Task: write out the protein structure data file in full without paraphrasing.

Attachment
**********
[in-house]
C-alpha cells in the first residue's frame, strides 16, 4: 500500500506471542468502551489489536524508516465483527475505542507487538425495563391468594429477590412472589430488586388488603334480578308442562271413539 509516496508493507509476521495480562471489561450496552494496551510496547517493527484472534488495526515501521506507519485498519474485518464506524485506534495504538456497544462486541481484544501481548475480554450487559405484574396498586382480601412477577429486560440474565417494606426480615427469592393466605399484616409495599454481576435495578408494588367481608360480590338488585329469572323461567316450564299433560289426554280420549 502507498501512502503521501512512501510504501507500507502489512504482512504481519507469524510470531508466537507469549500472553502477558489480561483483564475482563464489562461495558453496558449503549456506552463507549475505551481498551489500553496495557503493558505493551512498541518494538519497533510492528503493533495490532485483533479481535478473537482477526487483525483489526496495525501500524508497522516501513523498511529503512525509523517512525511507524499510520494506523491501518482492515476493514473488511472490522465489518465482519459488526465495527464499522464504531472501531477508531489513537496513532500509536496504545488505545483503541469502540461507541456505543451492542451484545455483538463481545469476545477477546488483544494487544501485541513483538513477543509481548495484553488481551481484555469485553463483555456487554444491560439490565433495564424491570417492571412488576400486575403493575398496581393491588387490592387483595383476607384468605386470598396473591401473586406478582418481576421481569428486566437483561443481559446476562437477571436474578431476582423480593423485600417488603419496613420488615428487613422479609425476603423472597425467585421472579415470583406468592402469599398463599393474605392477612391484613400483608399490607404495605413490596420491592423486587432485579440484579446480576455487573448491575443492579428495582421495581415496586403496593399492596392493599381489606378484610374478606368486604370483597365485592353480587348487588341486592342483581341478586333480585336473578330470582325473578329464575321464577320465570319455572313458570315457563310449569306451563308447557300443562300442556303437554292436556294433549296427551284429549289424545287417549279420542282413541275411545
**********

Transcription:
[in-house]
C-alpha cells in the first residue's frame, strides 16, 4: 500500500506471542468502551489489536524508516465483527475505542507487538425495563391468594429477590412472589430488586388488603334480578308442562271413539 509516496508493507509476521495480562471489561450496552494496551510496547517493527484472534488495526515501521506507519485498519474485518464506524485506534495504538456497544462486541481484544501481548475480554450487559405484574396498586382480601412477577429486560440474565417494606426480615427469592393466605399484616409495599454481576435495578408494588367481608360480590338488585329469572323461567316450564299433560289426554280420549 502507498501512502503521501512512501510504501507500507502489512504482512504481519507469524510470531508466537507469549500472553502477558489480561483483564475482563464489562461495558453496558449503549456506552463507549475505551481498551489500553496495557503493558505493551512498541518494538519497533510492528503493533495490532485483533479481535478473537482477526487483525483489526496495525501500524508497522516501513523498511529503512525509523517512525511507524499510520494506523491501518482492515476493514473488511472490522465489518465482519459488526465495527464499522464504531472501531477508531489513537496513532500509536496504545488505545483503541469502540461507541456505543451492542451484545455483538463481545469476545477477546488483544494487544501485541513483538513477543509481548495484553488481551481484555469485553463483555456487554444491560439490565433495564424491570417492571412488576400486575403493575398496581393491588387490592387483595383476607384468605386470598396473591401473586406478582418481576421481569428486566437483561443481559446476562437477571436474578431476582423480593423485600417488603419496613420488615428487613422479609425476603423472597425467585421472579415470583406468592402469599398463599393474605392477612391484613400483608399490607404495605413490596420491592423486587432485579440484579446480576455487573448491575443492579428495582421495581415496586403496593399492596392493599381489606378484610374478606368486604370483597365485592353480587348487588341486592342483581341478586333480585336473578330470582325473578329464575321464577320465570319455572313458570315457563310449569306451563308447557300443562300442556303437554292436556294433549296427551284429549289424545287417549279420542282413541275411545